STUTTGART, Germany, August 19, 2015 /PRNewswire/ --
Cross reference: Picture is available at AP Images (http://www.apimages.com) and http://ots.de/omzHM
Aerodynamics is certainly one of the most complex issues the automotive industry has to deal with today. Still, in the 21st century, experts can use high-performance computers the size of refrigerators that spend days unravelling the mysteries of air flows. Carl F. W. BORGWARD, who became interested in airplanes, and later helicopters, at a very early age, realised back in the 1930s that aerodynamic principles could be applied to automobiles much in the same way they were used in aircraft construction. On the one hand, this would reduce fuel consumption. On the other, it would enable increases in top speed and acceleration to levels previously undreamed of.
One of BORGWARD's first aerodynamic milestones was the "Windspiel", a four-door saloon that was developed in 1936 and presented at the Berlin Motor Show in March 1937. The car made practical use of the knowledge gained by the leading aerodynamics researcher of the time, Paul Jaray. In terms of its styling, the vehicle also anticipated the Airflyte models that the innovative American automaker Nash began building in 1949. The concept for the vehicle was implemented by BORGWARD's Chief Designer, Herbert Scarisbrick, and Plant Manager Friedrich Kynast. The two even held a patent for the side windows used for ventilation. Although the saloon's engine only had an output of 40 hp, the car was able to reach a top speed of 130 km/h, which said more about its streamlined design than any drag coefficient ever could.
The pontoon-shaped BORGWARD Hansa 1500 had only just been presented in 1949 when work began on a new body variant in a project known as the "Hansa 1800 Fastback." At this point, BORGWARD had already started having vehicles tested in wind tunnels at the Hanover College of Technology and the Research Institute of Automotive Engineering and Vehicle Engines (FKFS) in Stuttgart. The new fastback was an attempt to aerodynamically optimize the pontoon shape. It is no longer possible to say with certainty whether BORGWARD's own wind tunnel for 1:5-scale models was used for the development of the streamlined four-door vehicle. Still, the early investment in such a facility on the southern side of the BORGWARD plant underscores the importance aerodynamics held for the vehicle developers at the Bremen-based company. In any case, the Hansa fastback attracted a great deal of attention at the IAA International Motor Show in Frankfurt in April 1951.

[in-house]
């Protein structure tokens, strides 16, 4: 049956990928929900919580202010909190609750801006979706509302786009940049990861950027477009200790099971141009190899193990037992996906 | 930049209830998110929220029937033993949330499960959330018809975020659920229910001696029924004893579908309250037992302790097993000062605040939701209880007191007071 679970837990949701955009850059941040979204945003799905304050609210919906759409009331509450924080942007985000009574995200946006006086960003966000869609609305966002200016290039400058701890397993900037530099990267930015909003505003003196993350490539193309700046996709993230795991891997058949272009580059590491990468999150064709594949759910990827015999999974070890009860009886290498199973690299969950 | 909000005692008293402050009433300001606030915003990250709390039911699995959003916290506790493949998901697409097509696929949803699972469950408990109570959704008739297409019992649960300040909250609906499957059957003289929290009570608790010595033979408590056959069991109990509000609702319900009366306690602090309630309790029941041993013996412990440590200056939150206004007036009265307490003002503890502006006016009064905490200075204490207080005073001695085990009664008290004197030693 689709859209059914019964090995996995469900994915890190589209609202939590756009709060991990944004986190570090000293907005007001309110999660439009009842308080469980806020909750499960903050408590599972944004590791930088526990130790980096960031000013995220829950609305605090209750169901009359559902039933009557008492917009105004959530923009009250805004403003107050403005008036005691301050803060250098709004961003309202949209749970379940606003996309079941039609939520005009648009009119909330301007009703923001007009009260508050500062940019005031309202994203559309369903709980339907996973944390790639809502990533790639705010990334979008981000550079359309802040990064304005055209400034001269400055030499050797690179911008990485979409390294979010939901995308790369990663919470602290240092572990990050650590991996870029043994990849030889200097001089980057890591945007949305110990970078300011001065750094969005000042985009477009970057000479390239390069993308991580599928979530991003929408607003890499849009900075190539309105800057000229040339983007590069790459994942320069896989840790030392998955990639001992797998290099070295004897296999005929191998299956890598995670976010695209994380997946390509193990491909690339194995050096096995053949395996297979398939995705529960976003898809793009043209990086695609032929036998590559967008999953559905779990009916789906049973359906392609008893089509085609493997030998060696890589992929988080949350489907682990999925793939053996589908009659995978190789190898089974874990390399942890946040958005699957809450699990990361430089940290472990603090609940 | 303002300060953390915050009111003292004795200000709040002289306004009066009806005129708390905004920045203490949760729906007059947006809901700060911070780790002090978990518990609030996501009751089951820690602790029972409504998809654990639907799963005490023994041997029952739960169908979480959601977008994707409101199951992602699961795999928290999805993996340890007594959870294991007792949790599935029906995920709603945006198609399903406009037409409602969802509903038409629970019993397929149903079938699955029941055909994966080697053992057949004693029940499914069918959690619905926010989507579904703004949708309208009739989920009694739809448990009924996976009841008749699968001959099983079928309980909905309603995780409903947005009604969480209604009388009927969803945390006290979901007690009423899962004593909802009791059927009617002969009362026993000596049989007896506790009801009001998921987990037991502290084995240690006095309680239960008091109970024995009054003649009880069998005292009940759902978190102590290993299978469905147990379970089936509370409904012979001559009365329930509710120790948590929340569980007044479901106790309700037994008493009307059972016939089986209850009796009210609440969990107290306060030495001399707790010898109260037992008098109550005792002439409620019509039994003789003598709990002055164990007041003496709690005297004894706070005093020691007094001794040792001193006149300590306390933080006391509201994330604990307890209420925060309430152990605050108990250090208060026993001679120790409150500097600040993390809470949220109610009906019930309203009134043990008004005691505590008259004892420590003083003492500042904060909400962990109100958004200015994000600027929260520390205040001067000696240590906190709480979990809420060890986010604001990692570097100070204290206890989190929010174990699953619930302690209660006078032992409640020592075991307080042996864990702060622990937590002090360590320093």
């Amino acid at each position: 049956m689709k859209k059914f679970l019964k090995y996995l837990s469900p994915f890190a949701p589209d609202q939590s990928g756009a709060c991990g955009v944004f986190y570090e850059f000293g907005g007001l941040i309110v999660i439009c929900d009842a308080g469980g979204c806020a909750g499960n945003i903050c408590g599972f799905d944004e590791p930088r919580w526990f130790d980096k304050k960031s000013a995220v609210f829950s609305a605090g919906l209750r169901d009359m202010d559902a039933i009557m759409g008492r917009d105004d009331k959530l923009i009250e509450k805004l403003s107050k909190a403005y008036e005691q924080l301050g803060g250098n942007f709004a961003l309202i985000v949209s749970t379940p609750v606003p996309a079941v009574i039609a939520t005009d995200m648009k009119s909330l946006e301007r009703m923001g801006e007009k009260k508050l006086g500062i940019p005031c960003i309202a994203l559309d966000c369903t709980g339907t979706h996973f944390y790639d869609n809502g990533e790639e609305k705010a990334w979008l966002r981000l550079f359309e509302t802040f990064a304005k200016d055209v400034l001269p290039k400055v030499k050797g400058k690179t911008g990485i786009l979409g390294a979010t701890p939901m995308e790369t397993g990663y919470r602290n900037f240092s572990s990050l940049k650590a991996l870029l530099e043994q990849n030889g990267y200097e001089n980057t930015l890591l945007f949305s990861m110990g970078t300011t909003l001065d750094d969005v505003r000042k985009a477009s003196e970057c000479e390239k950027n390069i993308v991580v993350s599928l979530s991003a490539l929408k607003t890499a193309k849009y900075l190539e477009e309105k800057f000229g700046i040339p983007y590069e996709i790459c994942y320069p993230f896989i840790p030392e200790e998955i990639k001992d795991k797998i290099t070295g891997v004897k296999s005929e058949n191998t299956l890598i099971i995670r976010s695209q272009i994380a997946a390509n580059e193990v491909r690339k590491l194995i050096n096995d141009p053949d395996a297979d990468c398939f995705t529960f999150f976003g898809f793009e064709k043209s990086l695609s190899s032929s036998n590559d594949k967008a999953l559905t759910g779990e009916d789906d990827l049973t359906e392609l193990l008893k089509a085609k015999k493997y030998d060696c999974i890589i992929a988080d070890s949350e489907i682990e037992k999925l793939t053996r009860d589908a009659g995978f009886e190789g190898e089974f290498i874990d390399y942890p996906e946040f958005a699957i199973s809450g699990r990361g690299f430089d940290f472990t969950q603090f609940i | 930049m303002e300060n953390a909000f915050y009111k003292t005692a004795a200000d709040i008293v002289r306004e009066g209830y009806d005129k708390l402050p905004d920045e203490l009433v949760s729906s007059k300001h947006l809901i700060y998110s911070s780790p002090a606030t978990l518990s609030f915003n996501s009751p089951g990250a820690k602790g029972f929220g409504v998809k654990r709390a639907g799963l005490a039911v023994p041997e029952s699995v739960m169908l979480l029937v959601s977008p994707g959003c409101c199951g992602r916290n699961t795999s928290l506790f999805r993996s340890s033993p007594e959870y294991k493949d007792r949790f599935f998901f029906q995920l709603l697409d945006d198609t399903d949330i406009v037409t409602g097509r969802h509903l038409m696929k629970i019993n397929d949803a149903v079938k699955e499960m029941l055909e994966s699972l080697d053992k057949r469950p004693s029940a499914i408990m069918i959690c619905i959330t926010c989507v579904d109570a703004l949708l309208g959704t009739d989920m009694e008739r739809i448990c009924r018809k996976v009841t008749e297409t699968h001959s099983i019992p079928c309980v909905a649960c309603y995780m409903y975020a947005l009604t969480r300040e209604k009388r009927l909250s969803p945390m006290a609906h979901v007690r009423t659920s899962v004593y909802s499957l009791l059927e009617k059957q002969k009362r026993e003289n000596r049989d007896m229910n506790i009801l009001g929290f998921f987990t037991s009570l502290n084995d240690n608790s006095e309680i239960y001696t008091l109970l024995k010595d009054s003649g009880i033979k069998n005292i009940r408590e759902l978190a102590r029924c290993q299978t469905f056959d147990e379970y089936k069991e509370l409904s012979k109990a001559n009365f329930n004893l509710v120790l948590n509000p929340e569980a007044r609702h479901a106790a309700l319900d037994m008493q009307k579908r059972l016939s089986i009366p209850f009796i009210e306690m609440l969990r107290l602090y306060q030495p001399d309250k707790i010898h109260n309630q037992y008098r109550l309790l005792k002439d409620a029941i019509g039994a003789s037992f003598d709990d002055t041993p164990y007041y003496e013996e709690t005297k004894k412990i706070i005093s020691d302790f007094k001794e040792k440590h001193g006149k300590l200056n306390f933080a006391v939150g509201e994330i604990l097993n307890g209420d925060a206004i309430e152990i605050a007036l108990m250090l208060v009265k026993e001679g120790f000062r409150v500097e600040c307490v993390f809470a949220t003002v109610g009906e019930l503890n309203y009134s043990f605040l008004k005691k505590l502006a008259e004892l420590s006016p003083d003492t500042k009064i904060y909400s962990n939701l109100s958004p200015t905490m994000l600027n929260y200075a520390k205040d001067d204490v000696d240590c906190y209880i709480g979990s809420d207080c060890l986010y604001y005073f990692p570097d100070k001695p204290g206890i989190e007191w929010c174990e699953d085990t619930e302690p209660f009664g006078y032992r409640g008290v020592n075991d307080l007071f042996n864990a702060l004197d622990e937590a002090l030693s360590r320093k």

The concept still wasn't completely ready for series production, however. Engine developer Karl-Ludwig Brandt built a six-cylinder engine especially for the fastback project. The unit delivered an impressive maximum output of 82 hp. The bodywork, on the other hand, was only touched up slightly, and it shed some of its chrome trim during the testing phase. The first models of this aerodynamic wonder - now known as the "Hansa 2400 Sport" - rolled off the line in October 1952. Unfortunately, sales of the unusually shaped vehicle never took off, which is why BORGWARD later launched the 2400 as a notchback saloon as well.
The fact that aerodynamic efficiency and a notchback design go together well was impressively demonstrated by the BORGWARD Isabella, which went into production in 1954 and boasted a surprisingly low drag coefficient (Cd value) of 0.40. By comparison, the Ford 17 M from that time had a Cd value of 0.54. Even more aerodynamic than the Isabella was its successor model - the P 100. The vehicle's panoramic windows and a new trapezoid body shape chosen by BORGWARD designer "Don" Roberto Hernandez also led to new and unforeseen challenges for the wind tunnel experts from Bremen. Initial top-speed tests led the engineers to suspect that the four-door model was not very aerodynamically efficient. Carl F. W. Borgward immediately sent a 1:10-scale wood model to the FKFS wind tunnel in Stuttgart. BORGWARD painted the 1:1 prototype in grey and glued woollen threads onto the body at specific intervals. If the threads lay against the body at high speeds, it was considered to be a sign of good aerodynamics. If they flapped around wildly, the opposite conclusion was drawn. The initial finding was that the aerodynamic problems might have been caused by the prototype's projecting roof line.
The P 100's roof was modified and the vehicle was able to achieve the ambitious top speed of 160 km/h that the engineers had set in the specifications - yet another example of BORGWARD's sophisticated aerodynamic expertise, way back in the early 1960s.
BORGWARD Group AG
Head of Product Communications
SOURCE BORGWARD Group AG